• Bede, from Ecclesiastical History of the English People:
    • Life and Conversion of King Edwin; Faith of East Angles (40-45)
Fri. 18/9
  • Lecture:
    • Old English poetic form
  • Discussion:
    • Cædmon’s “miracle”
    • Poetic taste and historical distance
  • Bede, from Ecclesiastical History of the English People:
    • Abbess Hild of Whitby (45-48 [first three lines of page only])
    • “The Miraculous Poet Cædmon” (48 [from line 4]-49)
    • “Cædmon’s Hymn in Old and Modern English” (49)
  • Old English Metre: A Brief Guide
3 Sun. 20/9 Essay 1 Due (23:59)
Mon. 21/9  
Wed. 23/9  
Fri. 25/9 Instructor Absence (No Class)
4 Mon. 28/9  
Wed. 30/9 In Class Workshop: What Makes a Good Essay. Tips and Tricks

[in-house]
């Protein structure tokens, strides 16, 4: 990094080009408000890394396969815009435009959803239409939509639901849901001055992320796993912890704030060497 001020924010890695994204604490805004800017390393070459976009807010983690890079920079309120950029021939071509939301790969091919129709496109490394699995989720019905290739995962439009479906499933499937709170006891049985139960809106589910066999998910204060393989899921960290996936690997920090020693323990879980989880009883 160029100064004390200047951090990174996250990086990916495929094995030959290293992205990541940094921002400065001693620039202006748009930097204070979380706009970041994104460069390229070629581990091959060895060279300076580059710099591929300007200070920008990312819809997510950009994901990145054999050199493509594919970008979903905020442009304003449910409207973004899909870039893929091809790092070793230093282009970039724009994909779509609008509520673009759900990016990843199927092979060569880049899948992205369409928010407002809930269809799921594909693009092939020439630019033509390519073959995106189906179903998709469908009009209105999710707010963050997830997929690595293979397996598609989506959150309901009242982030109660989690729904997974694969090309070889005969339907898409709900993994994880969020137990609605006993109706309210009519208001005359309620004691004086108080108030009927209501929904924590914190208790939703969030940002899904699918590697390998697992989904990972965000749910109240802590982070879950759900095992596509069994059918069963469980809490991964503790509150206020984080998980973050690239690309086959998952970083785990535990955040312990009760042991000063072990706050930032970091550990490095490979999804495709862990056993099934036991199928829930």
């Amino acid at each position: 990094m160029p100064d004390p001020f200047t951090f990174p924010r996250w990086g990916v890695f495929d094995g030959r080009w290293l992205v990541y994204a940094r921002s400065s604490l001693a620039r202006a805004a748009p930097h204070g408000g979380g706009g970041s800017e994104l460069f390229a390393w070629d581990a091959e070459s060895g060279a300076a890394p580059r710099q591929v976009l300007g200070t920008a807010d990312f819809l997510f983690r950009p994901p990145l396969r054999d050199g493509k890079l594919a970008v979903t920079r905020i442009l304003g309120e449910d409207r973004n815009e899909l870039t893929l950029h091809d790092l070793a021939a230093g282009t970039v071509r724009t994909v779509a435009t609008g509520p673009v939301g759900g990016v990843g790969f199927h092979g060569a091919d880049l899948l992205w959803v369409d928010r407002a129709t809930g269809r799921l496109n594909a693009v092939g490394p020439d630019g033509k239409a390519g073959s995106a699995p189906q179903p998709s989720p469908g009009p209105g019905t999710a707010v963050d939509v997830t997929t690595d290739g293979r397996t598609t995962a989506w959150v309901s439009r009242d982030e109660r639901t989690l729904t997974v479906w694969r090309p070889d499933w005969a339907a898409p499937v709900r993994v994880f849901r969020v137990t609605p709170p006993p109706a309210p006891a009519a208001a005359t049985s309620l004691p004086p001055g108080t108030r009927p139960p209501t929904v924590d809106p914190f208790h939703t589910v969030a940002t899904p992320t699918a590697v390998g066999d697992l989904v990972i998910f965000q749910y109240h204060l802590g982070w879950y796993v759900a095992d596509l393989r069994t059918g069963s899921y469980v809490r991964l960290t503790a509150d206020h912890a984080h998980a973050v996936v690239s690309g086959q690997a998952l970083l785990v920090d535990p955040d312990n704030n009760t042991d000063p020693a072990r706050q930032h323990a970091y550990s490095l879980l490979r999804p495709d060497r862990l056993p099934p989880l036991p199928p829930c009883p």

Fri. 2/10 In Class Workshop: Bibliography and Citation
5 Mon. 5/10  
  • Beowulf (57-101, and supplemental materials)
Wed. 7/10  
  • Beowulf (57-101, and supplemental materials)
Fri. 9/10 Conclusion  
6 Content Review 1
Tuesday October 13-Sunday 18 (Testing Centre)
Mon. 12/10 Statutory Holiday (no class)
Wed. 14/10 In Class Workshop: Grammar and Style I
Fri. 16/10 In Class Workshop: Grammar and Style II
7 Mon. 19/10 Tutorial: Contemporary Literary Study and the Role of the Survey Course  
Wed. 21/10  
  • “Introduction to the Medieval Period: England after the Norman Conquest” (12-34)
Fri. 23/10 No class due to instructor illness (Flu quarantine).
8 Mon. 26/10  
  • Middle English Lyrics (123-130)
Wed. 28/10  
  • Marie de France, Lanval (107-122)
Fri. 30/10  
  • Chaucer, “The Wife of Bath’s Prologue and Tale” (from The Canterbury Tales) (282-302)
9 Mon. 2/11  
  • Chaucer, “General Prologue” (from The Canterbury Tales) (220-236)
  • Chaucer’s Retraction (from The Canterbury Tales) (316-317)
Wed. 4/11  
  • Sir Gawain and the Green Knight (144-213 [including contextual material])